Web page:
Said Alistair Izobell:
“[They] created what we know as the sound of the Cape Town performers… the late Taliep Petersen, the late Robbie Jansen and all the others, they moulded the sound of Cape Town jazz which is not fusion but the real Cape Town Jazz sound”.
The sound of the city is a melting pot of musical blends after centuries of indigenous influences have blended with the music of the world. Slaves were brought to the Cape where they encountered the Khoi-San Goema beat, the deep Xhosa rhythms, the colonial military drums. The list is long.
“We always talk about how exciting our youth was,” said Fortune. ”You had the Sherwood, there were a number of clubs in Athlone, The Naz in Woodstock, the Ambassador in District Six, and The Goldfinger Lounge in Athlone, there were clubs in Retreat, in Grassy Park. So for us, people like Zayn, myself, Taliep [Petersen], those were the times in the industry when we worked with amazing musicians, guys like Ibrahim Schilder, Robbie Jansen, Ian Smith. Live music was big”.
And at the epicentre of that vibrant, emerging live music culture was the balladeer Zayn Adam. At one time when he was the lead vocalist for Pacific Express the other band members included Robbie Jansen (trumpet) Paul Abrahams (bass), Basil Coetzee (sax and flute) Chris Schilder (composer), Vic Higgins (percussion), Issy Ariefdien (guitar and vocals) and Jack Momple (drums). This collection of stellar music talent released their debut album, Black Fire, in 1976.
“When Zayn joined Pacific Express that was when he had the opportunity to find his own voice. But it couldn’t have been easy because the promoters ripped them off. There were very few artists at the time who could actually make a living performing their own works. They were also dealing with apartheid laws, going through back doors and sleeping wherever they could find a place, in their cars, on the road for days on end with very little money,” said Vicky Sampson.
The government made it illegal for interracial bands to play together and on one occasion Pacific Express was asked to leave the stage of an international tour by the Australian artist, John Paul Young because the band was mixed. The incident was reported in the Australian media.
In addition to racial oppression, violence was a constant threat.
Raids & Bannings
“There were riots in the 70s. People would talk about car bombs and kids being beaten up by the police in Thornton Road and the security police would watch us, even in clubs like Montreal,” said Terry Fortune.
Apartheid era henchmen raided venues, harassed musicians, destroyed instruments and banned albums or lyrics they deemed ‘political’.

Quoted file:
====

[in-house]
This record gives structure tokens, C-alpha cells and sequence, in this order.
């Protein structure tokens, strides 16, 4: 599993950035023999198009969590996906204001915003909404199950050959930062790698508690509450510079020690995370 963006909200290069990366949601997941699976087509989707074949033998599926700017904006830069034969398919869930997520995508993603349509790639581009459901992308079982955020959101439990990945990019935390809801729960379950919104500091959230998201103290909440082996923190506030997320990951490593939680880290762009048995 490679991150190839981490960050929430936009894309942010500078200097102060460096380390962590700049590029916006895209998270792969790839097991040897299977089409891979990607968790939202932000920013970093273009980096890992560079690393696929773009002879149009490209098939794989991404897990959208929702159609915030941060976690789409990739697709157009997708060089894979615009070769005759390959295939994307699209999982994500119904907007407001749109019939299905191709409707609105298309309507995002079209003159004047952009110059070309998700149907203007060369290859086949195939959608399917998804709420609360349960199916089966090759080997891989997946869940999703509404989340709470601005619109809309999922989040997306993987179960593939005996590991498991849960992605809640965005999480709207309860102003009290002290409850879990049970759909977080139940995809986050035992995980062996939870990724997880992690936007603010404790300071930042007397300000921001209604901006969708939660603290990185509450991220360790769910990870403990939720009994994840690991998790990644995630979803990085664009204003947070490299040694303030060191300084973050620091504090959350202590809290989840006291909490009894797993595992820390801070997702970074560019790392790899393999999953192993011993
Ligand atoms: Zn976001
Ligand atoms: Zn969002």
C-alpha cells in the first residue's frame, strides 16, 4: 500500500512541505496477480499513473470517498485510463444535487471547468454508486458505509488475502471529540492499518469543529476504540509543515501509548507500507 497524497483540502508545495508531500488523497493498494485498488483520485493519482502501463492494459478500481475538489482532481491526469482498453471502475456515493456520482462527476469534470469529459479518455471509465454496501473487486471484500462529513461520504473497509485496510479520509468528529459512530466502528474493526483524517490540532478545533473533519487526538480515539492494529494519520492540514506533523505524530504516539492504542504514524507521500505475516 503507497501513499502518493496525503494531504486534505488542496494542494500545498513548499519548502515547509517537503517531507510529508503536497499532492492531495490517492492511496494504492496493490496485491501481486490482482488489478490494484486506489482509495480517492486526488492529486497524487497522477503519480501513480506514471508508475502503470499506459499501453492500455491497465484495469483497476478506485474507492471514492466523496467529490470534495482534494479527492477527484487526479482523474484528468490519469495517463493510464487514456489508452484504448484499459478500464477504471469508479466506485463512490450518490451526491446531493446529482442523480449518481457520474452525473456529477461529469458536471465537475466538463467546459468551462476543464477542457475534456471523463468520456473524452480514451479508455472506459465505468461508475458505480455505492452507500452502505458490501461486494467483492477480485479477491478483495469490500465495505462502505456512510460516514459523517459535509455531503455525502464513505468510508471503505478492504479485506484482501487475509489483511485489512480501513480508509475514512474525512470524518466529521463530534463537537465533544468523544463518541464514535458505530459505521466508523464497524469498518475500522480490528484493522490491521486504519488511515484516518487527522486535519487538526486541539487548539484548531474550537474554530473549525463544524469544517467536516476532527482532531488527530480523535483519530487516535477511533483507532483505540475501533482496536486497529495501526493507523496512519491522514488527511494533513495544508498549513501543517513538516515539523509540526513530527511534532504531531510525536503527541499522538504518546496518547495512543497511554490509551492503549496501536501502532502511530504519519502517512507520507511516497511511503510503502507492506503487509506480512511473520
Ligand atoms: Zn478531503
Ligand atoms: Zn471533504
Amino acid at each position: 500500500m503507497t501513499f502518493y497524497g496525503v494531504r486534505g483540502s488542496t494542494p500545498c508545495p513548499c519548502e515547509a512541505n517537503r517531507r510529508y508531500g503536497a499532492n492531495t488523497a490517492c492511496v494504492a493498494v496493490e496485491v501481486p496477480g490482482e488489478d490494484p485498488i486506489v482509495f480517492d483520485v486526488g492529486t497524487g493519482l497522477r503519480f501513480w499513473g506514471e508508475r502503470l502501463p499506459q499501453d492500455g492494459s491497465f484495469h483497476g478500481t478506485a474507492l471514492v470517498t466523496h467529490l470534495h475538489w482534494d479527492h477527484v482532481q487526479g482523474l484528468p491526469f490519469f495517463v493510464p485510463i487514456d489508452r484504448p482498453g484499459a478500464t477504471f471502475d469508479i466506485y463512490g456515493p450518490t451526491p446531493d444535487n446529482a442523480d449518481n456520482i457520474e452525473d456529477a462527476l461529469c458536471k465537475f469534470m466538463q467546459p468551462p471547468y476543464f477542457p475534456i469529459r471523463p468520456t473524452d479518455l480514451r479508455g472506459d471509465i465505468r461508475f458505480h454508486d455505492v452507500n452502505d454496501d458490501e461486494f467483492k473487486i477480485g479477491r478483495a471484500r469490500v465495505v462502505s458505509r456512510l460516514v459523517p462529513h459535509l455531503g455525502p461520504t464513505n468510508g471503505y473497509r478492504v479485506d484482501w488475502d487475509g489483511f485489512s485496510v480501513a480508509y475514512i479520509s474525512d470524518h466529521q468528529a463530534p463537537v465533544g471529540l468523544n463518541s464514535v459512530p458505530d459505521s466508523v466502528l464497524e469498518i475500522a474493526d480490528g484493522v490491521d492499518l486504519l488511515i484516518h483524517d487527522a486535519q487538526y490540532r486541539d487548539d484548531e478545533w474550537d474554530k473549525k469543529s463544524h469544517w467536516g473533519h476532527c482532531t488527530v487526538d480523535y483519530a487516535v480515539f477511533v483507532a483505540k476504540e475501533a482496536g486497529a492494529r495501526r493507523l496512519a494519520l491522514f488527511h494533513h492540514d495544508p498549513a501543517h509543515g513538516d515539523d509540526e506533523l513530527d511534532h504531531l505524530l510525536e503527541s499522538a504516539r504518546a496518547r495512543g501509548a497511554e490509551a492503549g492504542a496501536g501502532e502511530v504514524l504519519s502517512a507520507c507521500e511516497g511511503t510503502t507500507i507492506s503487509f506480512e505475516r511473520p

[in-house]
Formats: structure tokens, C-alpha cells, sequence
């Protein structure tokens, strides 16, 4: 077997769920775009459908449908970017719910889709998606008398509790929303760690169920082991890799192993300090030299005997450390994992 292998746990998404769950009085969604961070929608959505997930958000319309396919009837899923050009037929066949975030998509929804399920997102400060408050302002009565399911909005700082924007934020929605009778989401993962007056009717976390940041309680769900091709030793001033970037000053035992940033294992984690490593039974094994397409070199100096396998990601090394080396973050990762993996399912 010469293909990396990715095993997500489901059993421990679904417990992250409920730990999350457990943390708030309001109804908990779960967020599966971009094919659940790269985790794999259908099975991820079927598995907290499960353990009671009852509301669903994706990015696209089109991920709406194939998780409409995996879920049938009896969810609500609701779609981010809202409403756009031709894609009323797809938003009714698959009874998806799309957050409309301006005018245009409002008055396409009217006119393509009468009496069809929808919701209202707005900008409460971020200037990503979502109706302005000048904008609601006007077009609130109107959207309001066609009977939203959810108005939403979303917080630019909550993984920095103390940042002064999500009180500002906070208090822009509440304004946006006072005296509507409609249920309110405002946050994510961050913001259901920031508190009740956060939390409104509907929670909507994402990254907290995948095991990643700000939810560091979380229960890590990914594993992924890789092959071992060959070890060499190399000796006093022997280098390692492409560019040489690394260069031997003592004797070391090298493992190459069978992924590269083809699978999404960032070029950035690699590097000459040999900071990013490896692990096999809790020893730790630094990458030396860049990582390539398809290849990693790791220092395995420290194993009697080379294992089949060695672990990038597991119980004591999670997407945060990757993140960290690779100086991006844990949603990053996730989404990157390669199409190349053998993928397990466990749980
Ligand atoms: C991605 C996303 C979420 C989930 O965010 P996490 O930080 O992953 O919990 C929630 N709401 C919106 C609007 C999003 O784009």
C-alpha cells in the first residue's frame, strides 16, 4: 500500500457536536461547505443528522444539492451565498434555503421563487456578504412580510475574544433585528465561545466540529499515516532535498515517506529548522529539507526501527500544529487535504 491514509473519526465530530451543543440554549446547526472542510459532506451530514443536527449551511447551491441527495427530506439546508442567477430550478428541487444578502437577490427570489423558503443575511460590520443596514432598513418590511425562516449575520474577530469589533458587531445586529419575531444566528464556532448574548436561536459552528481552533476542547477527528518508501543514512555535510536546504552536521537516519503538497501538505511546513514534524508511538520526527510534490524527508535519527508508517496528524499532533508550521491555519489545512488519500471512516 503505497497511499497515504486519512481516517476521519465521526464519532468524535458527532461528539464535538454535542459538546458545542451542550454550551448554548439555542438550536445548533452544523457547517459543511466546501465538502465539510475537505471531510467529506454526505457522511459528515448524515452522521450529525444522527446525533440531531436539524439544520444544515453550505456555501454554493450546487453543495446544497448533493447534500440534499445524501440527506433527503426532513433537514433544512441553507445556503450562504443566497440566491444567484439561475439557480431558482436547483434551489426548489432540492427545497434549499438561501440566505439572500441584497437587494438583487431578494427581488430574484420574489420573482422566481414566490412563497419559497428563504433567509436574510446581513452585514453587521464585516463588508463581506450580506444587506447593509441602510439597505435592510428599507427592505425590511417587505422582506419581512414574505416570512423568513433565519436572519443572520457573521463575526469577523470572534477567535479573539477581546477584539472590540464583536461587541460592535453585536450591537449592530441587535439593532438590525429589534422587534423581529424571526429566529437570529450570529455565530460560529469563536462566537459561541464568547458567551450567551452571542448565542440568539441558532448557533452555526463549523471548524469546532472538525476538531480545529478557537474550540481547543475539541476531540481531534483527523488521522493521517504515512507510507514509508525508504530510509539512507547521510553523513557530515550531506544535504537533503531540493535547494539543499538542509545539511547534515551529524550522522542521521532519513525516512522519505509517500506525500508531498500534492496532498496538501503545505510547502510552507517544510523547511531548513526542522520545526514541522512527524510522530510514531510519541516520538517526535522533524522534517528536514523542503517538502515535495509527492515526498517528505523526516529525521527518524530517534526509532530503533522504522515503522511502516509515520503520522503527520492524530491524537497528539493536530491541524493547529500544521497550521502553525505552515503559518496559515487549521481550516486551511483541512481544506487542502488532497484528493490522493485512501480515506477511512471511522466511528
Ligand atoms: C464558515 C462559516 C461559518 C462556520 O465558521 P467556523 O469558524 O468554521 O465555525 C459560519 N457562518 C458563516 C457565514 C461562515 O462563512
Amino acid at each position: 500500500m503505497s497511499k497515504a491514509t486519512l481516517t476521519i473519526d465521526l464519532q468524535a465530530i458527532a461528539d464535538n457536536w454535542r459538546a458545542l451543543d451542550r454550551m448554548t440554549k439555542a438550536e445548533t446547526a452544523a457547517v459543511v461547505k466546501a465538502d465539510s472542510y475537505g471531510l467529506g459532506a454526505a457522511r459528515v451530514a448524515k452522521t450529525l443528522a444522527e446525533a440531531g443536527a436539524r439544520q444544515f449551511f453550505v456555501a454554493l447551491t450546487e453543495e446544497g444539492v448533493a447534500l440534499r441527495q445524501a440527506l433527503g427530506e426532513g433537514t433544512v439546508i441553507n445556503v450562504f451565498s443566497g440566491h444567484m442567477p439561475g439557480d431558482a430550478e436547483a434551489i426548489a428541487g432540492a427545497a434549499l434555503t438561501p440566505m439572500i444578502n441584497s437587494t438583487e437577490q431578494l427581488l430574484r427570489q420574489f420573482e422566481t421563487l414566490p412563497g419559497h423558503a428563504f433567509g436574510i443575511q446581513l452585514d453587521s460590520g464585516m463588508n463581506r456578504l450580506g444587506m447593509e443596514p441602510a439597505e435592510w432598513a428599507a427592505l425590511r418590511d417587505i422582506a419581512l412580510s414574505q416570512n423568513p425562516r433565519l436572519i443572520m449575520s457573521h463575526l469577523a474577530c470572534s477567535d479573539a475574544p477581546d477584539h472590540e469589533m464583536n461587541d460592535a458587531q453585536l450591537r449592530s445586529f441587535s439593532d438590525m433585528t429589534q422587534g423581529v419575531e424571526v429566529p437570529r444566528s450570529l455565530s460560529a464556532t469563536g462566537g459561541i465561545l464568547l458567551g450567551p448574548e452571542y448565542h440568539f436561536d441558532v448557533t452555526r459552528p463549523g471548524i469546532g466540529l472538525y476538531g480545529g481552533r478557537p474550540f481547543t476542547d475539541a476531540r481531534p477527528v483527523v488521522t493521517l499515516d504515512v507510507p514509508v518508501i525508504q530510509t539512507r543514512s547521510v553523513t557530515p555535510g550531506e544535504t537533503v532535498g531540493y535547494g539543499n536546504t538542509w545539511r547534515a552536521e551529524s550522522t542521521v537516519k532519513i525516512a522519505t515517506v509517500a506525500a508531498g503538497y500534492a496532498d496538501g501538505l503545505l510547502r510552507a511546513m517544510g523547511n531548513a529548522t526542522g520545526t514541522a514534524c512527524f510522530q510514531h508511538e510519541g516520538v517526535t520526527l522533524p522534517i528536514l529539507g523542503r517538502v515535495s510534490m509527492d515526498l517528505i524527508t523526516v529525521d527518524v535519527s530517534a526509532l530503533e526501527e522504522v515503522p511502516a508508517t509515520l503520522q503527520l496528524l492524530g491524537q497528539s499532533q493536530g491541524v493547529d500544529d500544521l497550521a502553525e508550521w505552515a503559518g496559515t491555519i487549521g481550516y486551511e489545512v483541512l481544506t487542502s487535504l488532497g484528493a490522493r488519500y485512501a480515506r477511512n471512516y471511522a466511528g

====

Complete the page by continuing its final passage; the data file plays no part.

“Throughout all those apartheid years and all the negative effects it had on our society, music flourished. And, it was also used in music venues to conscientise, to tell people we can’t take this kak anymore,” said Fortune.
“During the times of turmoil, wars and things like that, entertainment tends to flourish. The music kept people going and musicians like Zayn, Robbie Jansen, Ezra, Winston and all of them, they would call their sessions a ‘cultural event’ to circumvent the laws that existed at the time. It was a very active time for singers and entertainers because people needed, not escapism, but they needed the music,” said Fortune.
Legend In Name Only
“As much as we are celebrating Zayn as a legend, it’s sad that he did not see the fortune of his hard work. It’s wonderful to have the title, but that’s all it is in this country. You become a legend in name and title only, and afterwards you have to have a benefit concert for the family that stayed behind. It’s a sad thing that our legends are not treated as legends when they’re alive. They become legends when they die,” said Sampson. She pauses and adds, “Zayn was a beautiful soul, his voice will live on in my memory and my heart will always be sore because he’s gone and he’s never had the benefit of living like the giant he was”.
In 2012 his fans packed the 7 000 seater Grand West arena for a show that celebrated half a century in show business for Zayn. The organisers said at the time they could have sold three more shows of that size easily. And yet the scant details of his life on the internet – dominated by his financial troubles – bears testimony to the many gaps in the South African story… two decades after we’ve said goodbye to apartheid.
Zayn Adam is survived by his wife Yadeemah and children.
Images courtesy of Mary-Ann Dougan